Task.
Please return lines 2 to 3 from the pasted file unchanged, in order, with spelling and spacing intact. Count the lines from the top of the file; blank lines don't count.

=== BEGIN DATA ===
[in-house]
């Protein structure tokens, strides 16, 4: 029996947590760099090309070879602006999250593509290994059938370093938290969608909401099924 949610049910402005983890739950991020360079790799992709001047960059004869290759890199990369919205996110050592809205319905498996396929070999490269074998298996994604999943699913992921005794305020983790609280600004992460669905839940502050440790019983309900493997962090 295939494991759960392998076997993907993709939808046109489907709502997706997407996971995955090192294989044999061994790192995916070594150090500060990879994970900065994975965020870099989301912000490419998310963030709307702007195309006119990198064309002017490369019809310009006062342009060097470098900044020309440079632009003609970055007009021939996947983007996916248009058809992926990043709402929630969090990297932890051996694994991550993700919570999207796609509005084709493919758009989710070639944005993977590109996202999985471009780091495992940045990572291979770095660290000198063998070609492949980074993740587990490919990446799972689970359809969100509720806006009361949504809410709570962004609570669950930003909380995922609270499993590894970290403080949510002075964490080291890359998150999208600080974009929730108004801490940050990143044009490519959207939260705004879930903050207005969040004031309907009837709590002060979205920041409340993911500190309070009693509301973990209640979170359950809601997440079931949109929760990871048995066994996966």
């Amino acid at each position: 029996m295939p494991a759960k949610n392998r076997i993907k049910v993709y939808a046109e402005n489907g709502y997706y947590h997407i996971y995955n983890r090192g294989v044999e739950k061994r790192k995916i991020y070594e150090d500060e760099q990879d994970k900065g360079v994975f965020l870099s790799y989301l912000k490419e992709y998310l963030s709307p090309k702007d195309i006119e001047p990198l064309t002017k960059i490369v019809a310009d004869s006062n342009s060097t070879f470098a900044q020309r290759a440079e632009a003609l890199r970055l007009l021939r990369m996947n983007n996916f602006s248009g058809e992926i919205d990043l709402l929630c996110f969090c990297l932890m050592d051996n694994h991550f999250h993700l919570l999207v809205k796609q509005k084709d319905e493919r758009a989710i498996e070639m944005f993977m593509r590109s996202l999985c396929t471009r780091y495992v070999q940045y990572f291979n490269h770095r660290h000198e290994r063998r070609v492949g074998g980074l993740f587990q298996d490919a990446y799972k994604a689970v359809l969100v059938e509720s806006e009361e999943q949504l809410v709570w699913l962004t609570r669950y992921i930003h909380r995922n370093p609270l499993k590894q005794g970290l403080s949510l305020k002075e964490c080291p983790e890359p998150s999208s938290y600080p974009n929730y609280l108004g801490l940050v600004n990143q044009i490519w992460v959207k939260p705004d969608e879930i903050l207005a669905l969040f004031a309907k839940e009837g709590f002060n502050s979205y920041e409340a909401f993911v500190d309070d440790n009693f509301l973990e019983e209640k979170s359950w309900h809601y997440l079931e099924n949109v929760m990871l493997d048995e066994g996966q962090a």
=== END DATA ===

């Protein structure tokens, strides 16, 4: 029996947590760099090309070879602006999250593509290994059938370093938290969608909401099924 949610049910402005983890739950991020360079790799992709001047960059004869290759890199990369919205996110050592809205319905498996396929070999490269074998298996994604999943699913992921005794305020983790609280600004992460669905839940502050440790019983309900493997962090 295939494991759960392998076997993907993709939808046109489907709502997706997407996971995955090192294989044999061994790192995916070594150090500060990879994970900065994975965020870099989301912000490419998310963030709307702007195309006119990198064309002017490369019809310009006062342009060097470098900044020309440079632009003609970055007009021939996947983007996916248009058809992926990043709402929630969090990297932890051996694994991550993700919570999207796609509005084709493919758009989710070639944005993977590109996202999985471009780091495992940045990572291979770095660290000198063998070609492949980074993740587990490919990446799972689970359809969100509720806006009361949504809410709570962004609570669950930003909380995922609270499993590894970290403080949510002075964490080291890359998150999208600080974009929730108004801490940050990143044009490519959207939260705004879930903050207005969040004031309907009837709590002060979205920041409340993911500190309070009693509301973990209640979170359950809601997440079931949109929760990871048995066994996966």
């Amino acid at each position: 029996m295939p494991a759960k949610n392998r076997i993907k049910v993709y939808a046109e402005n489907g709502y997706y947590h997407i996971y995955n983890r090192g294989v044999e739950k061994r790192k995916i991020y070594e150090d500060e760099q990879d994970k900065g360079v994975f965020l870099s790799y989301l912000k490419e992709y998310l963030s709307p090309k702007d195309i006119e001047p990198l064309t002017k960059i490369v019809a310009d004869s006062n342009s060097t070879f470098a900044q020309r290759a440079e632009a003609l890199r970055l007009l021939r990369m996947n983007n996916f602006s248009g058809e992926i919205d990043l709402l929630c996110f969090c990297l932890m050592d051996n694994h991550f999250h993700l919570l999207v809205k796609q509005k084709d319905e493919r758009a989710i498996e070639m944005f993977m593509r590109s996202l999985c396929t471009r780091y495992v070999q940045y990572f291979n490269h770095r660290h000198e290994r063998r070609v492949g074998g980074l993740f587990q298996d490919a990446y799972k994604a689970v359809l969100v059938e509720s806006e009361e999943q949504l809410v709570w699913l962004t609570r669950y992921i930003h909380r995922n370093p609270l499993k590894q005794g970290l403080s949510l305020k002075e964490c080291p983790e890359p998150s999208s938290y600080p974009n929730y609280l108004g801490l940050v600004n990143q044009i490519w992460v959207k939260p705004d969608e879930i903050l207005a669905l969040f004031a309907k839940e009837g709590f002060n502050s979205y920041e409340a909401f993911v500190d309070d440790n009693f509301l973990e019983e209640k979170s359950w309900h809601y997440l079931e099924n949109v929760m990871l493997d048995e066994g996966q962090a």